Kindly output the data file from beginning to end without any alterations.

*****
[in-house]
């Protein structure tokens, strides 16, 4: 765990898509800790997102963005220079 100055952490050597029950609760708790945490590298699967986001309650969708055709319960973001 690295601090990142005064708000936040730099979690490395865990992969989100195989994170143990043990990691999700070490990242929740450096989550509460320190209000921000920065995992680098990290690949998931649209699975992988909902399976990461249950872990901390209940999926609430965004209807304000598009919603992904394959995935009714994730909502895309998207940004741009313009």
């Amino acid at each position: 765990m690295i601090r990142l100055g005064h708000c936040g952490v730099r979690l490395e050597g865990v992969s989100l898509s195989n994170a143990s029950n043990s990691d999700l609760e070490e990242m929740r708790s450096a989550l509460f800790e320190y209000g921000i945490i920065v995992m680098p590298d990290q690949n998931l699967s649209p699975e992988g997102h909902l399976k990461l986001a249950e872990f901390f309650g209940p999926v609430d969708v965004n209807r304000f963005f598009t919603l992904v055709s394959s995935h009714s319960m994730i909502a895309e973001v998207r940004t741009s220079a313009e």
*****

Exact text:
[in-house]
């Protein structure tokens, strides 16, 4: 765990898509800790997102963005220079 100055952490050597029950609760708790945490590298699967986001309650969708055709319960973001 690295601090990142005064708000936040730099979690490395865990992969989100195989994170143990043990990691999700070490990242929740450096989550509460320190209000921000920065995992680098990290690949998931649209699975992988909902399976990461249950872990901390209940999926609430965004209807304000598009919603992904394959995935009714994730909502895309998207940004741009313009």
């Amino acid at each position: 765990m690295i601090r990142l100055g005064h708000c936040g952490v730099r979690l490395e050597g865990v992969s989100l898509s195989n994170a143990s029950n043990s990691d999700l609760e070490e990242m929740r708790s450096a989550l509460f800790e320190y209000g921000i945490i920065v995992m680098p590298d990290q690949n998931l699967s649209p699975e992988g997102h909902l399976k990461l986001a249950e872990f901390f309650g209940p999926v609430d969708v965004n209807r304000f963005f598009t919603l992904v055709s394959s995935h009714s319960m994730i909502a895309e973001v998207r940004t741009s220079a313009e």